This Week in Black History

Week of May 7-13

May 7

1800—On this date the founder of the settlement, which would grow to become the city of Chicago, Jean Baptiste Pointe Du Sable, sold his property and left the settlement. The Haitian-born frontier trader and businessman would die 18 years later in St. Charles, Mo.

1878—Black inventor, J.R. Winters, receives a patent for his designing of the fire escape ladder.


May 8

1858—The first play by an African-American writer is published. The play was titled “The Escape” and the author was William Wells Brown.

1925—The Brotherhood of Sleeping Car Porters is founded. The Brotherhood would become the leading Black-led trade union organization in America. In addition to introducing unionism to African-Americans, the ability to travel to cities throughout the country enabled the porters to become a major vehicle of communications for American Blacks. They distributed everything from letters to Black-oriented newspapers as they traveled the nation. The chief organizer was the legendary A. Phillip Randolph.

May 9

1952—The boxer-turned-actor Canada Lee dies in New York City at the age of 45. Second only to the legendary Paul Robeson, Lee was the leading serious (non-comedic) Black actor of the 1940s. He gave impressive performances in Alfred Hitchcock’s thriller “Lifeboat” (1944), the boxing classic “Body and Soul” (1947) and “Cry, The Beloved Country” (1951). However, like Robeson, Lee’s film career came to an end during the McCarthy era when a host of Black and White stars, who were also social activists, were labeled communists and denied jobs.

May 10

1837—P.B.S. Pinchback is born in Macon, Ga. to a White plantation owner and a free Black woman. He became one of the leading Black politicians of the Reconstruction era, especially in Louisiana. After the Civil War, he became lieutenant governor of Louisiana and actually served as governor for 43 days. He was later elected to both the U.S. House of Representatives and the U.S. Senate. He would also play a significant role in the establishment of Southern University and a major Black newspaper known as the Louisianan.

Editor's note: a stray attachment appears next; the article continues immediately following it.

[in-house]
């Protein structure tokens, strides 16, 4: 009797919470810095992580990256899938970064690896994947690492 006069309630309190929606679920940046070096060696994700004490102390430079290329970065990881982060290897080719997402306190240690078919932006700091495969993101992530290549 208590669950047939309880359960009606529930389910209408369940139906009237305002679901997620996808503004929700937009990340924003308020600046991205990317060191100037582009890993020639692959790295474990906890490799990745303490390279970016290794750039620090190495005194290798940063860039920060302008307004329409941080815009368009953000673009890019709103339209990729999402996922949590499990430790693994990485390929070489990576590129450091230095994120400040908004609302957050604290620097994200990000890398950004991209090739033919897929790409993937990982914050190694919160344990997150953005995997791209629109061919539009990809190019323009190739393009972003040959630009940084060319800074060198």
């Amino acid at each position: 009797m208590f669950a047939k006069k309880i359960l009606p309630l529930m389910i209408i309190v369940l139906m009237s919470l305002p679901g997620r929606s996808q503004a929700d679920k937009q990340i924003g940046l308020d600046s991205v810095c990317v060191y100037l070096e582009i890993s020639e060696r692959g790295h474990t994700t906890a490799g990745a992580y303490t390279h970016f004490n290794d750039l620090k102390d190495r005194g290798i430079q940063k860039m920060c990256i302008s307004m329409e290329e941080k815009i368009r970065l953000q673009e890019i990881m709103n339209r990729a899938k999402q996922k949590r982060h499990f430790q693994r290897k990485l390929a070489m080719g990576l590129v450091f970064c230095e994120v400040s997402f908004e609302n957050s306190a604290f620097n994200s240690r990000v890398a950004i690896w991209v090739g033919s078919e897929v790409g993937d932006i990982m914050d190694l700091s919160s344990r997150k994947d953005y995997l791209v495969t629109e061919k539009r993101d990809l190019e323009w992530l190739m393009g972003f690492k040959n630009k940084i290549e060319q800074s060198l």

1994—After being released from 27 years of imprisonment for his battles against the racist system of apartheid, Nelson Mandela is elected the first Black president of South Africa.

May 11

1933—Nation of Islam leader Louis Farrakhan is born Eugene Walcott on this day in the Bronx, N.Y. He was raised by his St. Kitts-born mother in Roxbury, Mass. Prior to joining the Nation of Islam in 1955, Walcott had achieved celebrity status in the Boston area as a Calypso singer, dancer and violinist known as “The Charmer.”

1968—Nine caravans of protesters arrive in Washington, D.C. for the first phase of the Poor Peoples Campaign—an anti-poverty effort conceived by Dr. Martin Luther King Jr. The campaign aimed to unite Black, White and Hispanic poor people in an effort to pressure the government to do more to eliminate poverty in America. King had been assassinated the previous April, so the campaign was led by his lieutenant Rev. Ralph Abernathy. The campaign erected Resurrection City near the Lincoln Monument and held daily demonstrations in Washington from May 14 to June 24.

May 12

1862—In a bold and heroic endeavor, Robert Smalls led 12 other slaves in the stealing of a Confederate war ship and turning it over to Union forces. The White captain of the steamer Planter and other officers had gone ashore for a party in Charleston, S.C. Smalls, a wheelman, quickly organized the Black crew and steered the ship out of Charleston harbor right past the unsuspecting Confederate forces. For his daring deed, Smalls was commissioned a Second lieutenant. After the Civil War, he was elected congressman from South Carolina.

1940—Jazz singer Al Jarreau is born on this day in Milwaukee, Wis.

May 13

1865—The last battle of the Civil war ends. Ironically, it appears that Confederate troops won the battle at Palmetto Ranch, Texas. However, it was the actions and bravery of the 62nd Regiment of United States Colored Troops that prevented the defeat from turning into a rout. The Confederates had actually underestimated the fighting prowess of the Blacks, assuming they would run in fear when the fighting started. Instead, what occurred was the rapid defeat of two White regiments. The Black soldiers of the 62nd held firm. The Confederates would later surrender.

1950—Singer-songwriter Stevie Wonder is born Steveland Judkins in Saginaw, Mich. Wonder has recorded 30 Top Ten hits and has won 24 Grammy awards—a record for any living artist.

(This Week in Black History is compiled by Robert Taylor. He welcomes comments and questions at or brief messages at 202-657-8872.)


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